Question: In response to my question 2254/2008 regarding the new Metropolitan Line rolling stock, you responded “Although there is a reduction in the number of seats per train, the line upgrade means a more frequent train service and thereby a greater number of seats available to passengers on the line”. Is the Mayor aware the line upgrade, including the signalling upgrade necessary to run more trains on the line, was delayed by the collapse of Metronet. What does the Mayor intend to do for the three year period where the new trains are in operation without the signalling upgrade, with a resultant overall capacity drop of 29%? What measures will you take to alleviate this congestion?


Answer by Boris Johnson

It is important to note that there is no reduction in overall Metropolitan line capacity at any time. Overall capacity will increase with the introduction of new trains and timetable improvements which will be brought in both before and after the signalling upgrade.

It is also important to reiterate the fact that the current seating capacity is overstated. As I mentioned in my answer to question 2254/2008, the three seat transverse seat is often too cramped for three passengers. So while it is said that there are 448 seats on each train currently, in practice the number of seats that are available for use is 368.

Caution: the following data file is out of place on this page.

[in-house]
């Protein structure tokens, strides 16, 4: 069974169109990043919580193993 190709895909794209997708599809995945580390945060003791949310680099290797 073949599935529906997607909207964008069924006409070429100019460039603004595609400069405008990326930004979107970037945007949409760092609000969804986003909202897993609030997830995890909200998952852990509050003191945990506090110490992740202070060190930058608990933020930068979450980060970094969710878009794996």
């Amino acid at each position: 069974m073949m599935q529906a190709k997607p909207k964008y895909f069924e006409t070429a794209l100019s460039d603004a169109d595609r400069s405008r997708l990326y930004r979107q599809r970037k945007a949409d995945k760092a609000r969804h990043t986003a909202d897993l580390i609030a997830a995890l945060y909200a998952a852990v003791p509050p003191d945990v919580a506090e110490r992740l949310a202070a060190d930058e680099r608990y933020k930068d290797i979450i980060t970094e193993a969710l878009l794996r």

On the latter basis, seating capacity in the peak hour will be virtually unchanged and London Underground (LU) is confident that most people at Harrow-on-the-Hill and stations north will still get a seat once the new trains are fully in use.

Following the completion of the signal upgrade peak hour seating capacity will actually increase. The additional capacity on these new trains will also provide much needed relief on the most crowded sections of the line between Baker Street and Aldgate.

Finally, it is important to note that LU is managing the signalling procurement so that there will be no delay from the original plan.


So, the Mayor now maintains that seating capacity will not drop because “the three seat transverse seat is often too cramped for three passengers”. I think this just shows the Mayor has never travelled on the Metropolitan Line during the rush hour! I’m sad to report he never responded to my invitation to ride the line during those hours to witness the seating arrangements himself.


Nonetheless, there is certainly a reduction in seating capacity, and the Metropolitan Line signal upgrade has now been pushed back to 2016, doubling the time with reduced seating to six years. While that’s a problem, we all understand TfL are operating in a tigh financial climate, as are all public bodies and local authorities, but I think this altercation shows we have a Mayor who is not straightforward with Londoners and whose justification changes when challenged.